United States District Court, E.D. Kentucky, Southern Division, London
A. INGRAM UNITED STATES MAGISTRATE JUDGE
referral from District Judge Van Tatenhove (D.E. 647 at 2),
the Court considers reported violations of supervised release
conditions by Defendant Bryan McQueen. Judge Van Tatenhove
entered a Judgment against Defendant on September 20, 2012,
for one count of conspiracy to distribute a quantity of pills
containing oxycodone. D.E. 429 at 1. Defendant was sentenced
to fifty-one months of imprisonment followed by three years
of supervised release. Id. at 2-3. Defendant's
sentence was later reduced to forty-two months pursuant to 18
U.S.C. § 3582(c)(2), which allows for a reduction in the
term of imprisonment originally imposed. D.E. 550. Defendant
began his initial supervised release term on October 30,
United States Probation Office (“USPO”) submitted
a Report on Offender Under Supervision on February 24, 2016,
and requested that no action be taken after Defendant
admitted to using methamphetamine. D.E. 570. The Court
approved the USPO's request. Id. On September 6,
2016, the USPO submitted a Supervised Release Violation
Report after Defendant used methamphetamine again. D.E. 589.
Defendant stipulated to violating the terms of his supervised
release by using a controlled substance and committing a
federal, state, or local crime. Id. at 3. Judge Van
Tatenhove revoked his supervised release and sentenced him to
twelve months of imprisonment followed by three years of
supervised release. D.E. 593 at 2-3. Defendant began his
current term of supervised release on September 13, 2017. The
USPO submitted a Report on Offender Under Supervision on
October 23, 2017, again requesting that no action be taken,
after Defendant failed to truthfully answer inquiries and
follow instructions of the probation officer. D.E. 645. The
Court approved this request on October 27, 2017. Id.
November 9, 2017, the USPO issued another Supervised Release
Violation Report (“the Report”), and secured an
arrest warrant on November 14, 2017. D.E. 648. Defendant was
arrested on January 1, 2018. D.E. 651. The Report alleges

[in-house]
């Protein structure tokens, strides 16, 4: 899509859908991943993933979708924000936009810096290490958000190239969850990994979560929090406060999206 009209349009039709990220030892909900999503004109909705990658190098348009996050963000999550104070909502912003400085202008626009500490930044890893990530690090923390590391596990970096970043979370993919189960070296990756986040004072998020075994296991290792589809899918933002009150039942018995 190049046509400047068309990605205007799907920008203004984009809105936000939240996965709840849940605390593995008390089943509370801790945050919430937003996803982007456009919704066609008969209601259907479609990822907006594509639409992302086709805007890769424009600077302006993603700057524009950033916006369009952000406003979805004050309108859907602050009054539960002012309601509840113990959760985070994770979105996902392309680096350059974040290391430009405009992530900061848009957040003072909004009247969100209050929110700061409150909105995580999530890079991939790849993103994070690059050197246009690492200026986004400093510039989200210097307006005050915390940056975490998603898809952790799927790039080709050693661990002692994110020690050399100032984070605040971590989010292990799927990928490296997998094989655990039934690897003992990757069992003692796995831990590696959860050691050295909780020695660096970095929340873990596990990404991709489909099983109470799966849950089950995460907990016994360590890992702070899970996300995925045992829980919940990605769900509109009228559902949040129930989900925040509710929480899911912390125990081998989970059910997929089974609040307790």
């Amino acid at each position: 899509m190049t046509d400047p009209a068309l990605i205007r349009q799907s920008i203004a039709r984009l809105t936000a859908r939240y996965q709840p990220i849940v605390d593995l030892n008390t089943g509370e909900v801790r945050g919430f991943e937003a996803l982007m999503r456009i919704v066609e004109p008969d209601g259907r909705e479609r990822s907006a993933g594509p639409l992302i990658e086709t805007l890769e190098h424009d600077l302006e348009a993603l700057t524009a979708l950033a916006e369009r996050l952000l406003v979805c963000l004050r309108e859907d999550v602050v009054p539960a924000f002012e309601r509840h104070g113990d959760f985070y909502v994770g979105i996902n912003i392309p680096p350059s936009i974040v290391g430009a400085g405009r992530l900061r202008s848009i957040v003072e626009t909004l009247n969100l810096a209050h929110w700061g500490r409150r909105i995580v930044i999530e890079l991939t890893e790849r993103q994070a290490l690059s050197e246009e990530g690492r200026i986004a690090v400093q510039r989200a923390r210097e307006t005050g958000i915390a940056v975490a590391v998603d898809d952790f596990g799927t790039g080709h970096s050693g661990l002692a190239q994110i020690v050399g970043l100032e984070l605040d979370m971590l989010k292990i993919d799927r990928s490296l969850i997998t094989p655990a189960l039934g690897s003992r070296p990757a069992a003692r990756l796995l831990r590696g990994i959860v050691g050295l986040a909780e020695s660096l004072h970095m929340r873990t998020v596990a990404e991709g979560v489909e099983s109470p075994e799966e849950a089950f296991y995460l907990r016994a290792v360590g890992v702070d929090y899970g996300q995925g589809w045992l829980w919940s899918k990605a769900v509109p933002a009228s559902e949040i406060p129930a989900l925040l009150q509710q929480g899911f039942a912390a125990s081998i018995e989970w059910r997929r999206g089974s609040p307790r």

that Defendant submitted a urine sample to the probation
office on October 31, 2017, which ultimately tested positive
for methamphetamine. The Report charges Defendant with two
violations stemming from this positive urine sample.
Violation #1 charges that Defendant violated Special
Condition #7, which requires him to refrain from purchasing,
possessing, using distributing, or administering any
controlled substance or paraphernalia related to any
controlled substance, except as prescribed by a physician.
This is a Grade C Violation. Violation #2 charges that
defendant violated the prohibition against committing a
federal, state, or local crime based on his criminal history
and the possession of methamphetamine, which is a violation
of 21 U.S.C. 844(a), and a Class E Felony. This is a Grade B
January 2, 2018, the Court conducted an initial appearance
pursuant to Rule 32.1 of the Federal Rules of Criminal
Procedure and set a final hearing following a knowing,
voluntary, and intelligent waiver of the right to a
preliminary hearing. D.E. 652. At the initial appearance, the
United States made an oral motion for interim detention;
Defendant did not argue for release. Id. Based on
the heavy § 3143(a) defense burden, the Court remanded
Defendant to the custody of the United States Marshal.
final hearing on January 10, 2018, Defendant was afforded all
rights due under Rule 32.1 and 18 U.S.C. § 3583. D.E.
653. Defendant competently entered a knowing, voluntary, and
intelligent stipulation to Violations #1 and #2. Id.
For purposes of Rule 32.1 proceedings, Defendant admitted the
factual basis for the violations as described in the Report.
The United States thus established both violations under the
standard of section 3583(e). Id.